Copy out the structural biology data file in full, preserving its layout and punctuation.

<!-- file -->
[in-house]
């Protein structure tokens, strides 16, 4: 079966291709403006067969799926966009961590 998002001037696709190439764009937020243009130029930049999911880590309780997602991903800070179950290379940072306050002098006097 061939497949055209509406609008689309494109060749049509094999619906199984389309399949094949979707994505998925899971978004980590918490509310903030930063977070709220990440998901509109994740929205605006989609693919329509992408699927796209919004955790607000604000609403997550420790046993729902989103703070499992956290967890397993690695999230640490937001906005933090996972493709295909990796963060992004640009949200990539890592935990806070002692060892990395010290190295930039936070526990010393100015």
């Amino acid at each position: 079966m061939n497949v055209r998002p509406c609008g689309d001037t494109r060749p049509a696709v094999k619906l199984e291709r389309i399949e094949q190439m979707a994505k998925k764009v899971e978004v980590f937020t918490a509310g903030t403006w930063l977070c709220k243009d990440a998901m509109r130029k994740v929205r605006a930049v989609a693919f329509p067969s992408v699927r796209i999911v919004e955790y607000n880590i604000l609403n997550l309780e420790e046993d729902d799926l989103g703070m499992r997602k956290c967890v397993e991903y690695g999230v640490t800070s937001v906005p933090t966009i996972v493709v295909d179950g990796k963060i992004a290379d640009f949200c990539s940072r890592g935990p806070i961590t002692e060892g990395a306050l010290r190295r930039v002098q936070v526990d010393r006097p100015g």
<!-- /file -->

[in-house]
């Protein structure tokens, strides 16, 4: 079966291709403006067969799926966009961590 998002001037696709190439764009937020243009130029930049999911880590309780997602991903800070179950290379940072306050002098006097 061939497949055209509406609008689309494109060749049509094999619906199984389309399949094949979707994505998925899971978004980590918490509310903030930063977070709220990440998901509109994740929205605006989609693919329509992408699927796209919004955790607000604000609403997550420790046993729902989103703070499992956290967890397993690695999230640490937001906005933090996972493709295909990796963060992004640009949200990539890592935990806070002692060892990395010290190295930039936070526990010393100015």
């Amino acid at each position: 079966m061939n497949v055209r998002p509406c609008g689309d001037t494109r060749p049509a696709v094999k619906l199984e291709r389309i399949e094949q190439m979707a994505k998925k764009v899971e978004v980590f937020t918490a509310g903030t403006w930063l977070c709220k243009d990440a998901m509109r130029k994740v929205r605006a930049v989609a693919f329509p067969s992408v699927r796209i999911v919004e955790y607000n880590i604000l609403n997550l309780e420790e046993d729902d799926l989103g703070m499992r997602k956290c967890v397993e991903y690695g999230v640490t800070s937001v906005p933090t966009i996972v493709v295909d179950g990796k963060i992004a290379d640009f949200c990539s940072r890592g935990p806070i961590t002692e060892g990395a306050l010290r190295r930039v002098q936070v526990d010393r006097p100015g």